Tissue Engineering and Biomaterials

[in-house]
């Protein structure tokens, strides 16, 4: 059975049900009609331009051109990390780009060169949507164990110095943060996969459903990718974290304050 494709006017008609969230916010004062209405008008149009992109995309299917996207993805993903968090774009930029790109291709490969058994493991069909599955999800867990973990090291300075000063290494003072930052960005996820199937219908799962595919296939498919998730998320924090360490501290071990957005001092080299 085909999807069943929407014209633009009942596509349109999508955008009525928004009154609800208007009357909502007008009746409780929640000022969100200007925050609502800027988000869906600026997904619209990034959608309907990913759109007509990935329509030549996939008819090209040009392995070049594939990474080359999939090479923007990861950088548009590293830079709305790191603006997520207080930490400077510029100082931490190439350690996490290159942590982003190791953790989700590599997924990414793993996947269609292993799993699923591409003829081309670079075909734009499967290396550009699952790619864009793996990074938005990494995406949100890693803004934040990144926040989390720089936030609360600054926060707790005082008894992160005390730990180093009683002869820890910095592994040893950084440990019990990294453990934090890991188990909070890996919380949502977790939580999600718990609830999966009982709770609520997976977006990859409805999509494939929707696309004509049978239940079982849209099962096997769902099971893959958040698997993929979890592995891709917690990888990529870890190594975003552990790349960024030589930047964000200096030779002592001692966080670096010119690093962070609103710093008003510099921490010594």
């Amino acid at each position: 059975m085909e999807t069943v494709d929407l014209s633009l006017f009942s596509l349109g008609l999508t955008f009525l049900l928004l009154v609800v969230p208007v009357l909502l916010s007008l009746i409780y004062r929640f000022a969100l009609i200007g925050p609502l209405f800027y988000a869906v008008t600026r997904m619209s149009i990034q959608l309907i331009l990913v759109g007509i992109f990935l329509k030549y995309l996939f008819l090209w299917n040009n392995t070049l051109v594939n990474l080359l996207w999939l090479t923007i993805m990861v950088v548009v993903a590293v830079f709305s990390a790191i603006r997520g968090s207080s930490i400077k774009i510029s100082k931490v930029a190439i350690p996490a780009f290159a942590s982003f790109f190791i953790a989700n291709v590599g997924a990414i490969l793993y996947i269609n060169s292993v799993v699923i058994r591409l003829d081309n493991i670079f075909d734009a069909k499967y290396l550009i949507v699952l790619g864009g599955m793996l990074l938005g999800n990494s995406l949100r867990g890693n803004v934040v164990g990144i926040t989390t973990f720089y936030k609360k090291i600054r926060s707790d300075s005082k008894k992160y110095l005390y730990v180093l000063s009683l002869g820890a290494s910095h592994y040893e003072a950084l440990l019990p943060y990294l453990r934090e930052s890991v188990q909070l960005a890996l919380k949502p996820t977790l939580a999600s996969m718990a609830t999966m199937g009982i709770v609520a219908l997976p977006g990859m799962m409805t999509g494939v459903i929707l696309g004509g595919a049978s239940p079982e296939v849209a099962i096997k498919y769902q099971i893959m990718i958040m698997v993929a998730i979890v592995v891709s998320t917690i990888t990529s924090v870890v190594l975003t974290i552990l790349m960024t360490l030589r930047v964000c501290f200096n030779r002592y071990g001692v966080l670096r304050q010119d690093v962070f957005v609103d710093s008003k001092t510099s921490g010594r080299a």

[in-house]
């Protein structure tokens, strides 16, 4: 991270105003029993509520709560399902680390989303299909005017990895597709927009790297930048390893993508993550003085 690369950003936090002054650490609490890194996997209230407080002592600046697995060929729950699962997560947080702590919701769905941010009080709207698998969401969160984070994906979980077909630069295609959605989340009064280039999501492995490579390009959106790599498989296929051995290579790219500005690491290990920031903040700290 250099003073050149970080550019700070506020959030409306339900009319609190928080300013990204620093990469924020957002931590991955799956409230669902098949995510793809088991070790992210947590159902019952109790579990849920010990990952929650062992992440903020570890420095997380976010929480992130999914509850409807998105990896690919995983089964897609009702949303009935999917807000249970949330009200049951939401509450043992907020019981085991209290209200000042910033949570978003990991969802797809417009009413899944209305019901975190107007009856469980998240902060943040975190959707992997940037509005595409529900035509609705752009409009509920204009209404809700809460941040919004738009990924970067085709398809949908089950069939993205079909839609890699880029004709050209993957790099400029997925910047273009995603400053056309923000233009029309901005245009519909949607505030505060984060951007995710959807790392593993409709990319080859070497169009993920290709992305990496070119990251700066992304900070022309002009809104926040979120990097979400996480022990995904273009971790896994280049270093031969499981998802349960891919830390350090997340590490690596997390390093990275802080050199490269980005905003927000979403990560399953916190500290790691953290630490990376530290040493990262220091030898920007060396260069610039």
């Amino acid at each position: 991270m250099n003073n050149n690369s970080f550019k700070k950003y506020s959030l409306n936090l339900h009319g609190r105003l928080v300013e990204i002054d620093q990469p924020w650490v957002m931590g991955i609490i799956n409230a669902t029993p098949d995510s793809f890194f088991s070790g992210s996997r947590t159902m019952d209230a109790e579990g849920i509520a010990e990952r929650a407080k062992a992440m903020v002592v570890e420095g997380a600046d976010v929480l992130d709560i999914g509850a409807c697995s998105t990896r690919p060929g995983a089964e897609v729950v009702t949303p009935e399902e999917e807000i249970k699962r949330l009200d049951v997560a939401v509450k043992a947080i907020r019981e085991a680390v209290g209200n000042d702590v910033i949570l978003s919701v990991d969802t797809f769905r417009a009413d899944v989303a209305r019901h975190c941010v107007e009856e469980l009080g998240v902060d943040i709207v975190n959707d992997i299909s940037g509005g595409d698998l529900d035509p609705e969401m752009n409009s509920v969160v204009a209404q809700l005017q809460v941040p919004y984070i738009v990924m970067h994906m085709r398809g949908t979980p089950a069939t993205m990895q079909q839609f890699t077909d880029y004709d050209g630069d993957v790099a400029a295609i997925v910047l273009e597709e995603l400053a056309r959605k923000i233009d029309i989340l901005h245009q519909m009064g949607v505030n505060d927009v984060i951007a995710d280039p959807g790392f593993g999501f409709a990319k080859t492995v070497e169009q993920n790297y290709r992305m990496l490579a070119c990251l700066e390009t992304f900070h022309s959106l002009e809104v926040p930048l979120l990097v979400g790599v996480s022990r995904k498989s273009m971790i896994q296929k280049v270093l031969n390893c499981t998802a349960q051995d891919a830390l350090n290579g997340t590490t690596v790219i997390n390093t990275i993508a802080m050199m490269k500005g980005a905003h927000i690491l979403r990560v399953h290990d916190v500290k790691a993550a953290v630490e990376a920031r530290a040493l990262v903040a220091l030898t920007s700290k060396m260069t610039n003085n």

Although the goal of regenerative medicine is to maintain the body in such a way that there no need to replace an entire organ, some conditions and diseases are so destructive that the only way traditional medicine can cure them is by giving the patients new organs. For instance, many Americans are affected by heart diseases and heart transplant is the only current solution. However, there is no guarantee that the body will not reject the donated foreign organ even if the patient can survive long enough to receive it. Heart diseases affect the heart valves causing them to fail, and the only ways to replace them is by implanting pig aortic valve or mechanical devices. However, complications such as rejections and blood clots are common. Also, pig aortic values are chemically treated to prevent rejection but the chemicals used changes the biological make-up of cells rendering them helpless to regenerate when there is a minor tear. Regenerative medicine researchers have already grown heart valves from human stem cells. Molds created using biomaterials have enabled scientists to engineer cells to grow in the form of heart valves. Once tissue engineering is mastered during clinical trials, any transplant patient will be able to receive heart valve that is their own, making rejection a non-issue. The Foundation for Regenerative Medicine is carrying out researches with the hope that physicians will one day repair heart valves without performing surgeries. Also, the Foundation is also conducting studies on how human stem cells can be utilized to grow eye cornea, kidney, amputated parts, pancreas, sections of the brain, and knocked off teeth.